Tim Van Deelen: Oh boy. Birding here in my little hometown this spring. You know, as a wildlife biologist, you’d expect that I knew something about birds. You know, I call myself a mammal guy, so I was kind of free to ignore that, but just finding all the migrants and all the varieties of birds in my little suburban world. And there’s a lesson in resilience there, that you still have this amazing biodiversity of bird life, but you have to go look for it, and you have to invest a little bit in learning the names, spending some time with the binoculars. And that’s been, for me, kind of restorative.
And then there’s a short list of books that I keep returning to just because—I don’t know, I love them and I love the writing, and they’re helpful for me.
Debra Rienstra: Mm-hmm. What books are those?
Tim Van Deelen: Well, Braiding Sweetgrass, Robin Wall Kimmerer; you mentioned Great Tide Rising, that’s one of my favorites. A friend of mine some years ago wrote a book called Aldo Leopold’s Odyssey. So, that’s a book about how the young Leopold, who became interested in wildlife because he was a naturalist, and he was interested in hunting and fishing and all this sort of stuff that was important to me when I was in high school, became a guy who could write The Land Ethic and think more deeply. And it just kind of traces those intellectual developments over his life. And then, you know, by the time he’s writing The Land Ethic, he’s looking at the fact that policy changes aren’t going to get us where we need to be, per se. Scientific innovations aren’t going to get us where we need to be, per se. But what we really need is to work on changing people’s values, but then he had the audacity to go and try and do that.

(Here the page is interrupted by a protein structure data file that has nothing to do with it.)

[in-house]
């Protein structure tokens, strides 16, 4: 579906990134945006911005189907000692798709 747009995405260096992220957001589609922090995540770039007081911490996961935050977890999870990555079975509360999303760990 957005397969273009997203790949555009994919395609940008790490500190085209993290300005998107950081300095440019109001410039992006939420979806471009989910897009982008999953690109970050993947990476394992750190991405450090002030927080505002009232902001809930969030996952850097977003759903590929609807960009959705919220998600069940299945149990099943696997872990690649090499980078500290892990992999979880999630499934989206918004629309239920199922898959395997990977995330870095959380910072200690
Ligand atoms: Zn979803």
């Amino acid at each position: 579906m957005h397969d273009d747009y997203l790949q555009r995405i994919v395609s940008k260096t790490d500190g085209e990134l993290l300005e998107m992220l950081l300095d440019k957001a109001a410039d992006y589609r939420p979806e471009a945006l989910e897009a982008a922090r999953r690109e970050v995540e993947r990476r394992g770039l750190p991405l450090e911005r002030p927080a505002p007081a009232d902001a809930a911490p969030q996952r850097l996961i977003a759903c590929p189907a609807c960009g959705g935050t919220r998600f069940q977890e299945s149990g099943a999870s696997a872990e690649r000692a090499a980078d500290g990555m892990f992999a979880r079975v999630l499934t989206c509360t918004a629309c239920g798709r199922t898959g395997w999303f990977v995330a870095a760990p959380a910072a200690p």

Debra Rienstra: Yeah. He said what we need are different kinds of people.
Tim Van Deelen: Yeah.
Debra Rienstra: Yeah. If you had to say what that means, what kind of people do we need? What would you say?
Tim Van Deelen: Well, this is the kind of phrase that rolls off my tongue because I use it in class all the time: we need to value the commons and we need to work for the common good.
Debra Rienstra: Yeah. Yeah. Interestingly, I think this COVID pandemic is helping people recognize that in ways that we were able to set aside maybe before this. And maybe not necessarily about commons in terms of land use, but just in terms of how we look after each other, how we think outside the private-property, private-interest boxes that we so often get stuck into.
Tim Van Deelen: Right, so—this is great—one of my Au Sable colleagues who just recently retired started something called the Alabama Water Watch. And he took that to foreign countries, third world countries. And basically what it was was a box of simple tools and a simple protocol that would enable people who weren’t trained biologists to monitor their water quality.
Debra Rienstra: Yeah. Citizen science, man.
Tim Van Deelen: Right. And God knows how many lives he potentially saved just by training people to be able to measure water quality and find sources of pollution. But he had a bumper sticker printed that said “Love thy downstream neighbor.”
Debra Rienstra: Yeah, I’ve seen that. Yep.
Tim Van Deelen: And I think that is the distillation of the gospel. If you had to put the gospel on a bumper sticker, it wouldn’t be much different than that, because it sets up this idea of loving one’s neighbor alongside the justice component. Because the person who’s upstream has a responsibility and a place of privilege that the person downstream doesn’t.
Debra Rienstra: Right. So upstream becomes a metaphor for privilege.
Tim Van Deelen: Right. So I told that to him one time, and he was running out of bumper stickers, but I think he gave me the last one. And so I have it in my office.
Debra Rienstra: Sounds like he’s gotta make more.
Tim Van Deelen: Yeah.